A team from Canada has successfully won the long-standing Sikorsky Prize for the controlled flight of a human-powered helicopter.
The Atlas was built by Cameron Robertson and Todd Reichert, aeronautical engineers from the University of Toronto. It features four enormous independent rotors powered by a single pilot pedalling a bicycle-like wheel.
The record-breaking flight took place on 13 June, with Reichert at the controls. The aircraft stayed aloft for 64.11 seconds and reached a height of nearly 11 feet. The award was officially announced by the American Helicopter Society earlier this week.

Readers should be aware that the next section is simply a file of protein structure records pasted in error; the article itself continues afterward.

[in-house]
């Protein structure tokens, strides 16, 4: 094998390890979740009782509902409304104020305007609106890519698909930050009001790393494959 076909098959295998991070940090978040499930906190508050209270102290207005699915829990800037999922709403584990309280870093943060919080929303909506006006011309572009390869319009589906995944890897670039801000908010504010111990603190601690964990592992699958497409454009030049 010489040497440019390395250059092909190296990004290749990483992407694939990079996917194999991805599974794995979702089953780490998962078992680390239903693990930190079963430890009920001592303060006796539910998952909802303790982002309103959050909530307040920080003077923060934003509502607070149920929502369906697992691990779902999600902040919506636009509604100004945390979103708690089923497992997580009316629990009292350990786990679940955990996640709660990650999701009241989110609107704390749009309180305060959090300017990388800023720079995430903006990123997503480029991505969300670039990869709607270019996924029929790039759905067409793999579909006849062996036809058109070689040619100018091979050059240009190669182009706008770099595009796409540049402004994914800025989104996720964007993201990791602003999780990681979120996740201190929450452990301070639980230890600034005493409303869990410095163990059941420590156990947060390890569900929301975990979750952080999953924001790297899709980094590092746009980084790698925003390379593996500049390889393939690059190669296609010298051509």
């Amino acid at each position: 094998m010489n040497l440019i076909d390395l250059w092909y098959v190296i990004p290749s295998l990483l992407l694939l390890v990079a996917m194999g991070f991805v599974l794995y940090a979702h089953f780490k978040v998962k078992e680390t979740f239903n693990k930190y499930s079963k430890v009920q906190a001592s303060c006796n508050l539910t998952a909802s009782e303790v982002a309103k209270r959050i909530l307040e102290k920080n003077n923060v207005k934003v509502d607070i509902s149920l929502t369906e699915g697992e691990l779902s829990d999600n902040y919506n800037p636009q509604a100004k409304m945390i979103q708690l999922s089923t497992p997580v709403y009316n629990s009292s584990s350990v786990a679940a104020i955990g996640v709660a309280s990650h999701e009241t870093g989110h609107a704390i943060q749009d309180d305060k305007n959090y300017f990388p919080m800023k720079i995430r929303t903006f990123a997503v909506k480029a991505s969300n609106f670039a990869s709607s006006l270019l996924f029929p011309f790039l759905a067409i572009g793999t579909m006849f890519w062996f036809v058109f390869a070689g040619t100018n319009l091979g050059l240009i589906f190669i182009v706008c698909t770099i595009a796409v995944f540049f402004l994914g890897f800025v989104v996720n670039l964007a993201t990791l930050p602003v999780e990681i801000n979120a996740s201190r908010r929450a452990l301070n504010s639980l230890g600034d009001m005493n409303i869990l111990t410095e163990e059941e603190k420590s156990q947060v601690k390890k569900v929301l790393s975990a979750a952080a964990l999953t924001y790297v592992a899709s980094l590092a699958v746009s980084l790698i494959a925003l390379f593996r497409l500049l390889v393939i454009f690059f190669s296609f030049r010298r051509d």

The Sikorsky Prize calls for a human-powered helicopter to be kept hovering at height of at least 9.8 feet, within a 32.8 by 32.8 foot square, for at least sixty seconds.
Despite numerous attempts, the challenge – which is worth $250,000 – has not been completed since it was established in 1980.
In a post on AeroVelo – the company co-founded by the duo – Robertson wrote:
‘We’re very excited for the world to learn about this exciting milestone in aviation history. At AeroVelo we hope to inspire people to take on great challenges and accomplish the impossible. We would like the public to understand that with innovative engineering and creative design we can find sustainable and environmentally conscious solutions to many of the technological challenges facing our generation.’